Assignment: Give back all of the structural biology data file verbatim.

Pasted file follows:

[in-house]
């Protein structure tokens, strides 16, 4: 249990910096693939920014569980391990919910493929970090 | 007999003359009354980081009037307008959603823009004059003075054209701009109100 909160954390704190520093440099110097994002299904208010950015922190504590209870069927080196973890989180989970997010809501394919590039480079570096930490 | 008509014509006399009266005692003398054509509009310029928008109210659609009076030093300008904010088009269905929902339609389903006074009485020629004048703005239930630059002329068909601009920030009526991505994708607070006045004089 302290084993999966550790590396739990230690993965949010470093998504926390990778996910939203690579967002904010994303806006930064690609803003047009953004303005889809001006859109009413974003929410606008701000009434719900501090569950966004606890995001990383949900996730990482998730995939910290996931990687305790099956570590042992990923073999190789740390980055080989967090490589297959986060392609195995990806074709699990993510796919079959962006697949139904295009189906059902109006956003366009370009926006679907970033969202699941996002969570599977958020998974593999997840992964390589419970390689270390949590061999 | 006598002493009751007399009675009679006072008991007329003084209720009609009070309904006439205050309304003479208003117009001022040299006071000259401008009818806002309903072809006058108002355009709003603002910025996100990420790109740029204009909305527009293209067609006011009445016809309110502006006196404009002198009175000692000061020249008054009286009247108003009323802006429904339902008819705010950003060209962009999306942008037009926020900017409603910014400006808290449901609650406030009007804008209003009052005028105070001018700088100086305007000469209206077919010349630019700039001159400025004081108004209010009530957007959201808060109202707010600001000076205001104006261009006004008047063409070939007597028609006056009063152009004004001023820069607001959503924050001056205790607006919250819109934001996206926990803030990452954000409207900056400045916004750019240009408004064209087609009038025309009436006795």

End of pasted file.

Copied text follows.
[in-house]
């Protein structure tokens, strides 16, 4: 249990910096693939920014569980391990919910493929970090 | 007999003359009354980081009037307008959603823009004059003075054209701009109100 909160954390704190520093440099110097994002299904208010950015922190504590209870069927080196973890989180989970997010809501394919590039480079570096930490 | 008509014509006399009266005692003398054509509009310029928008109210659609009076030093300008904010088009269905929902339609389903006074009485020629004048703005239930630059002329068909601009920030009526991505994708607070006045004089 302290084993999966550790590396739990230690993965949010470093998504926390990778996910939203690579967002904010994303806006930064690609803003047009953004303005889809001006859109009413974003929410606008701000009434719900501090569950966004606890995001990383949900996730990482998730995939910290996931990687305790099956570590042992990923073999190789740390980055080989967090490589297959986060392609195995990806074709699990993510796919079959962006697949139904295009189906059902109006956003366009370009926006679907970033969202699941996002969570599977958020998974593999997840992964390589419970390689270390949590061999 | 006598002493009751007399009675009679006072008991007329003084209720009609009070309904006439205050309304003479208003117009001022040299006071000259401008009818806002309903072809006058108002355009709003603002910025996100990420790109740029204009909305527009293209067609006011009445016809309110502006006196404009002198009175000692000061020249008054009286009247108003009323802006429904339902008819705010950003060209962009999306942008037009926020900017409603910014400006808290449901609650406030009007804008209003009052005028105070001018700088100086305007000469209206077919010349630019700039001159400025004081108004209010009530957007959201808060109202707010600001000076205001104006261009006004008047063409070939007597028609006056009063152009004004001023820069607001959503924050001056205790607006919250819109934001996206926990803030990452954000409207900056400045916004750019240009408004064209087609009038025309009436006795």